Batting Out Of Order

I consider myself  pretty knowledgable when it comes to baseball and softball rules. And I consider many of my umpire peers knowledgable in the rules – we certainly spend enough discussing situations and looking up rule cites.  So you would think that with myself and a few other umps together at a tournament this weekend, we could come up with the answer to a basic BOO question   – batter 2 bats out of order in batter 1’s spot and makes an out. What is the result after a proper appeal?

If batter 2 gets on base, the answer is easy. I was unsure on the amount of outs recorded and the proper batter. This was an ASA softball situation, but, obviously, I’d like to be sure in all rules sets that I work.

The Umppire-Empire board was pretty clear in one direction, but I havent convinced myself with an actual rule cite yet. And ASA may be different alltogether – don’t know yet. Hopefully I’ll have time to nail it down today.

The point is this – BOO one of those basic rules that I take for granted and skim over when reviewing the rules, and that’s a sure way to get in trouble out there


2 responses

  1. From my understanding of ASA rules: the batter who should have batted is out. Any runs or advances of bases are nullified and those runners returned back to their original locations. In this case because #2 batter was the wrong batter who made out her turn would be skipped and batter #3 would be up. This is all assuming that, as u said, the appeal was made after batter 2 made out. So really in your situation there is very little effect.

  2. The question is, Mark, does the out on the improper batter stand? I believe that ASA softball is the only rule set that gives you two outs…I found this on a softball forum somewhere:

    No outs. R1 on 2B. B3 erroneously bats in B2’s batting position and hits a fly ball that is caught by F8. R1 legally tags up at 2B, but is thrown out at 3B on a perfect throw by F8 for the second out. The defensive team calls time and appeals B3 batting out of order.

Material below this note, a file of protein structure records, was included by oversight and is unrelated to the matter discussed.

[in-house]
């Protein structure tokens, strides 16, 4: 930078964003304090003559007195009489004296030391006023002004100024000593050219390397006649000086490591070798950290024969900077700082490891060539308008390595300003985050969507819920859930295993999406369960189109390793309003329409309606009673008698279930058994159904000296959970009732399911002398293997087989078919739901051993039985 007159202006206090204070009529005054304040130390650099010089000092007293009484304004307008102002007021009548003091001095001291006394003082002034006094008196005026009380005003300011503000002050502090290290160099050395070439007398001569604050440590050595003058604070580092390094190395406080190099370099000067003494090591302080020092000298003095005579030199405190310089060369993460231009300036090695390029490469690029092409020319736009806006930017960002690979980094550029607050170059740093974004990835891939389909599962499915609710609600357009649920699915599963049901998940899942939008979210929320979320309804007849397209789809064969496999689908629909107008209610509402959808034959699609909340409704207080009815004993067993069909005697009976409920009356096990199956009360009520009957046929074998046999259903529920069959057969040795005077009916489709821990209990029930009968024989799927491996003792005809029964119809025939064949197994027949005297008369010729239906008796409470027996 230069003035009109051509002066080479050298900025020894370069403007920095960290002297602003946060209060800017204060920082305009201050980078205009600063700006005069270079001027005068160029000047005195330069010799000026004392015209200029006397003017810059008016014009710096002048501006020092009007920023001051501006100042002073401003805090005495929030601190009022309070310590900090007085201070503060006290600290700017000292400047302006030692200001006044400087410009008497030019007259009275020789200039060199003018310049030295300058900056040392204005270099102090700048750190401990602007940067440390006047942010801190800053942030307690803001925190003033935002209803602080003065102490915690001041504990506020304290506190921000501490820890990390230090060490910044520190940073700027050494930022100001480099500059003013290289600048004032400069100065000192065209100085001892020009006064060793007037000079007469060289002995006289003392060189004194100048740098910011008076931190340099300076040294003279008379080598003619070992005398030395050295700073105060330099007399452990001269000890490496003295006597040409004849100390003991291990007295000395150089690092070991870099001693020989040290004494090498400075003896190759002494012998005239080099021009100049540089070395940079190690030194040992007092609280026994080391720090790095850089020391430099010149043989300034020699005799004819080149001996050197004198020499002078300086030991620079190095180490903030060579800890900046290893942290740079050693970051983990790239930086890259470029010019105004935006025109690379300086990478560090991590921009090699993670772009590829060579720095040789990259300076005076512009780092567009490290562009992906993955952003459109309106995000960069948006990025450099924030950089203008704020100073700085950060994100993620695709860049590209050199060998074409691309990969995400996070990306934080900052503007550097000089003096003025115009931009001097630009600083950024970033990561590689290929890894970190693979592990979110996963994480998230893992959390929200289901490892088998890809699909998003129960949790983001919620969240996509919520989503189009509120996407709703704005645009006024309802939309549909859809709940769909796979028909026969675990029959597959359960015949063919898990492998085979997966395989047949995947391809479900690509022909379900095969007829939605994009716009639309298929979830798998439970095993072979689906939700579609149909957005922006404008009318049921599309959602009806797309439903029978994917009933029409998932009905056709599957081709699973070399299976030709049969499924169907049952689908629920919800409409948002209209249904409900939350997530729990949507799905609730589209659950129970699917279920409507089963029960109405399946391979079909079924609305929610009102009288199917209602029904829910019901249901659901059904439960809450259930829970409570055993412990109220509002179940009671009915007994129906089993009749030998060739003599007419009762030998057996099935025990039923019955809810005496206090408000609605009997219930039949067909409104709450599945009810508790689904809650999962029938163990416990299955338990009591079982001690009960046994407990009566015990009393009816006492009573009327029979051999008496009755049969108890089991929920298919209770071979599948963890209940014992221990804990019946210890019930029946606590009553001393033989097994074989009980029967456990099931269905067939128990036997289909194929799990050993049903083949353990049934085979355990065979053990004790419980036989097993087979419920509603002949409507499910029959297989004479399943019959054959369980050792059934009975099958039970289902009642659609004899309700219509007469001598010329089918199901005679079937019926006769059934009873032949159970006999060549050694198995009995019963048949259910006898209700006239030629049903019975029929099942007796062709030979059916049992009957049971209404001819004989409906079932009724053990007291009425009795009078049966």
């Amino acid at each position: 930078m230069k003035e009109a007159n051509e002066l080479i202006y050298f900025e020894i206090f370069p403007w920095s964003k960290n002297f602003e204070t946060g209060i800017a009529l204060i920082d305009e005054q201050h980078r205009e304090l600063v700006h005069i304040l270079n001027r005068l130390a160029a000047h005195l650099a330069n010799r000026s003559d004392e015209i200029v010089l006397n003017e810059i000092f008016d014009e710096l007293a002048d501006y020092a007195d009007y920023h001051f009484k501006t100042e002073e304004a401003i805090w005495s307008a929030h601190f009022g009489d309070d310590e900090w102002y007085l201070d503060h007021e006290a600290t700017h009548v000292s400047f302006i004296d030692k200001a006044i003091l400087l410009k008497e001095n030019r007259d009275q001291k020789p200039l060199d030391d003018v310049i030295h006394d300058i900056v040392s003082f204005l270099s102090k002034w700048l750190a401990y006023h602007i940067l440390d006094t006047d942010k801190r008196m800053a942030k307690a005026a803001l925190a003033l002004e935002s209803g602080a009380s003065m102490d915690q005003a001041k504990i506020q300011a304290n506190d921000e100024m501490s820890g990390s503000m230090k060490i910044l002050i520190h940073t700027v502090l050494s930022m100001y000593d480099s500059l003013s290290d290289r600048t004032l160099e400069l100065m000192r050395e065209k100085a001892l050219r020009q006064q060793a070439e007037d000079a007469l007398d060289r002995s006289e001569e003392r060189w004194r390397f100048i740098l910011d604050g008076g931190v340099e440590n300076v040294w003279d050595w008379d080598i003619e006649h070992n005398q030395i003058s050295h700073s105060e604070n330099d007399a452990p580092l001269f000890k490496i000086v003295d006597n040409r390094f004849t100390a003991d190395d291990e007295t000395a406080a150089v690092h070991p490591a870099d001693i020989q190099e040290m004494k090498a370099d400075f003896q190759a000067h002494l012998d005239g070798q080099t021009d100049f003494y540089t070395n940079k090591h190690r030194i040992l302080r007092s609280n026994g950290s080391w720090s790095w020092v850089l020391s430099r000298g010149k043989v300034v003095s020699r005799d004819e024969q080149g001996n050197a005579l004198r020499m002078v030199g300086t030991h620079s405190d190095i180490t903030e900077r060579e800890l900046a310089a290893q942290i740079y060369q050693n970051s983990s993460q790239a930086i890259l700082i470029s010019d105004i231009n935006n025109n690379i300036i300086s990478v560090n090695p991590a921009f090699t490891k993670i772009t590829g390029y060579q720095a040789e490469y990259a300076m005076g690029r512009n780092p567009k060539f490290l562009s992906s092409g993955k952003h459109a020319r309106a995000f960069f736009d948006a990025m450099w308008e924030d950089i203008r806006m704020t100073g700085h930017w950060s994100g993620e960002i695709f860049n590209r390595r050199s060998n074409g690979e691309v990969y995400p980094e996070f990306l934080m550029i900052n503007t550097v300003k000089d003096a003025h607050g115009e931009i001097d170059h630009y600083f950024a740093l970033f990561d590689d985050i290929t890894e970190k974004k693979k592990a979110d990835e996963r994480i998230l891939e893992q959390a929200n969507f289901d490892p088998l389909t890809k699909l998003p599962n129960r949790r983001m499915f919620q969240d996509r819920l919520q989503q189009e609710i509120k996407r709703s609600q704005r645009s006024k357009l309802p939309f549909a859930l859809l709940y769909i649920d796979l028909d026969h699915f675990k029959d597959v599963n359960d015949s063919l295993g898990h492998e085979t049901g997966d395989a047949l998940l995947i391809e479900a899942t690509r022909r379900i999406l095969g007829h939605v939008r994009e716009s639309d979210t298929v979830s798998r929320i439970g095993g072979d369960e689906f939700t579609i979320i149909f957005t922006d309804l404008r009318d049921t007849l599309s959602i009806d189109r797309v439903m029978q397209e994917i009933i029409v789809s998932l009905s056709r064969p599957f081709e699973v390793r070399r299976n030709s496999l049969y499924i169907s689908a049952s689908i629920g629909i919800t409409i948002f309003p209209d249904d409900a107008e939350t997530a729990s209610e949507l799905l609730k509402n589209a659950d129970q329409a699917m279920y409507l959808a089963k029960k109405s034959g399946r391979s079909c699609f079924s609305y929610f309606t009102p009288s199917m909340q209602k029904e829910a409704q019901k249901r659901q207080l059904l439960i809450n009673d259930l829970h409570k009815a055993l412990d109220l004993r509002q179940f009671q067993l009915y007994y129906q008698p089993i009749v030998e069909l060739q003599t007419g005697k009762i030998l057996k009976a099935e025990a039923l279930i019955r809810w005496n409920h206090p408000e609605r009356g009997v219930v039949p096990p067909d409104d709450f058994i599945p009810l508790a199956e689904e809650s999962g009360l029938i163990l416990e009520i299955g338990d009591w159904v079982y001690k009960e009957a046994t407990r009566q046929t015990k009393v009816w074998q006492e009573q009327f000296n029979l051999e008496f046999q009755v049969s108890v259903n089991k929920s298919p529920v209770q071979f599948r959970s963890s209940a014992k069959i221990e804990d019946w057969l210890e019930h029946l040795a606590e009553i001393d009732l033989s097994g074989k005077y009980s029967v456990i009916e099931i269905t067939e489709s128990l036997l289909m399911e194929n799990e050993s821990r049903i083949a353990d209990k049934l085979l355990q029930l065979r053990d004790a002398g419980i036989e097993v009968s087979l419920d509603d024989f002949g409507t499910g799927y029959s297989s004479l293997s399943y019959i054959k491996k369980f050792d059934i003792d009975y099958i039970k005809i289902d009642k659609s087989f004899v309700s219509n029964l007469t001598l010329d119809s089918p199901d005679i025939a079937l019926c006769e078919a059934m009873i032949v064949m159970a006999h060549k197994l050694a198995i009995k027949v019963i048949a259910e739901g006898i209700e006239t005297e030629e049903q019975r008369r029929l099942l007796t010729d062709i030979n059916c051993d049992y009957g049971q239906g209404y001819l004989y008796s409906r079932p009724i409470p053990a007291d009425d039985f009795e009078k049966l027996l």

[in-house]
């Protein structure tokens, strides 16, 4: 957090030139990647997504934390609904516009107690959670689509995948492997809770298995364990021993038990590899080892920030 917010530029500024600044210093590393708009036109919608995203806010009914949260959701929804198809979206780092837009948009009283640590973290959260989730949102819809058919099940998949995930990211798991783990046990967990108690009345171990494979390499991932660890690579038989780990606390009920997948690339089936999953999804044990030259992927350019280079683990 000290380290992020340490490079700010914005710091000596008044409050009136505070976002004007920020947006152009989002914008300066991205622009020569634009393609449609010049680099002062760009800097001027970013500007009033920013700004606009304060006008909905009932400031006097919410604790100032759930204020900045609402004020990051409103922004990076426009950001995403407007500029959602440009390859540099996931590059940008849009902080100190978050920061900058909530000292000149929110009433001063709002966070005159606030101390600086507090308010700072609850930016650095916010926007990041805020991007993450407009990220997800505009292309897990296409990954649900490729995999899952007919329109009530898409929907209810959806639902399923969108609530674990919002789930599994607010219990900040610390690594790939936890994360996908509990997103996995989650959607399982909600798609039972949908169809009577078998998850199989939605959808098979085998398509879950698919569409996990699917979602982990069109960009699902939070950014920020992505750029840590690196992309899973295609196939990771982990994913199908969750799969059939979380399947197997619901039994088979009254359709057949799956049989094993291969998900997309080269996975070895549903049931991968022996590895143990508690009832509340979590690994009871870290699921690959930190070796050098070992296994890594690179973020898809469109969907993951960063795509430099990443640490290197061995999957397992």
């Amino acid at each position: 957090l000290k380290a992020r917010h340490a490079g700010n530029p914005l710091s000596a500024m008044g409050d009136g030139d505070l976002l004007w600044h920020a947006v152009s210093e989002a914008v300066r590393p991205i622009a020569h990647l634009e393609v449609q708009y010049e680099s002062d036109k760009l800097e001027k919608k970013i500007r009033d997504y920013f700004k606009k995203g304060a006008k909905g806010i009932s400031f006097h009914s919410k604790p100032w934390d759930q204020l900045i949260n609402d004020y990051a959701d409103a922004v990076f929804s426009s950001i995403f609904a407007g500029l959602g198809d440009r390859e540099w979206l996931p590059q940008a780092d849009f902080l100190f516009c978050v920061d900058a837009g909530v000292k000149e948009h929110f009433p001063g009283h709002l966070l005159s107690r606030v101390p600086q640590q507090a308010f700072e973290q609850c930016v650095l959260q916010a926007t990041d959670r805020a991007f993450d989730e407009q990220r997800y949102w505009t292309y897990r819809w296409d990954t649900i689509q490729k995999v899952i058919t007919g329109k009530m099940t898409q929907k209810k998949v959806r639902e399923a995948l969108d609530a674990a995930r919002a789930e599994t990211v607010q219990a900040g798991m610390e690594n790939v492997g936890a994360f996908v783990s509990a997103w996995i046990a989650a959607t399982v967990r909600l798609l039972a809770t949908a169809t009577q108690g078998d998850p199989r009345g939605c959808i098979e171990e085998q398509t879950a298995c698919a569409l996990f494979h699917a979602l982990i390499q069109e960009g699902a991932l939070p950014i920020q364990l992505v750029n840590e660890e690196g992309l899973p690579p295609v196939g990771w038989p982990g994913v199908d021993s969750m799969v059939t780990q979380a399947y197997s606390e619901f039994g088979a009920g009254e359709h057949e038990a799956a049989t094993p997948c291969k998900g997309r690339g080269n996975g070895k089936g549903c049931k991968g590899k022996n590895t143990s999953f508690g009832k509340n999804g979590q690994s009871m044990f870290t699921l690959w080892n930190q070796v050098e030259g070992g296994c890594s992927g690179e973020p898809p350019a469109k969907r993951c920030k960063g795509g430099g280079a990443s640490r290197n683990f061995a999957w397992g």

What do you rule in: ASA, NFHS, and NCAA?

    In ASA, it’s a triple play. The outs on R1 and B3 stand and B2 is called out for failing to bat in turn. Because B3 made an out on the batting-out-of-order play, B3 does not come to bat but is skipped over in the batting order and the proper batter in the next inning will be B4.

    In NFHS, the out made on the bases at third base by R1 stands. The out on B2, the proper batter called out for failing to bat in proper turn stands but supersedes the out made by improper batter B3. Therefore, play resumes with two outs and the proper batter is B3. NFHS Case Book play 7.1.1-c supports that ruling.

    In NCAA, B2, the proper batter is declared out for failing to bat in order. The outs on R1 and B3 are nullified and R1 is returned to 2B. Play continues with one out, R1 at 2B and B3 at bat. In NCAA, a prudent defensive team would not appeal batting out of order. That way, the outs made by R1 and B3 during ordinary play would stand. Without a batting-out-of-turn appeal, the first pitch to the next batter would legalize B3s’ turn at bat. The proper batter would be B4, who hopefully would be batting.

    And the guys over at Ump-Emp are universal in that any baseball only gives you the one out

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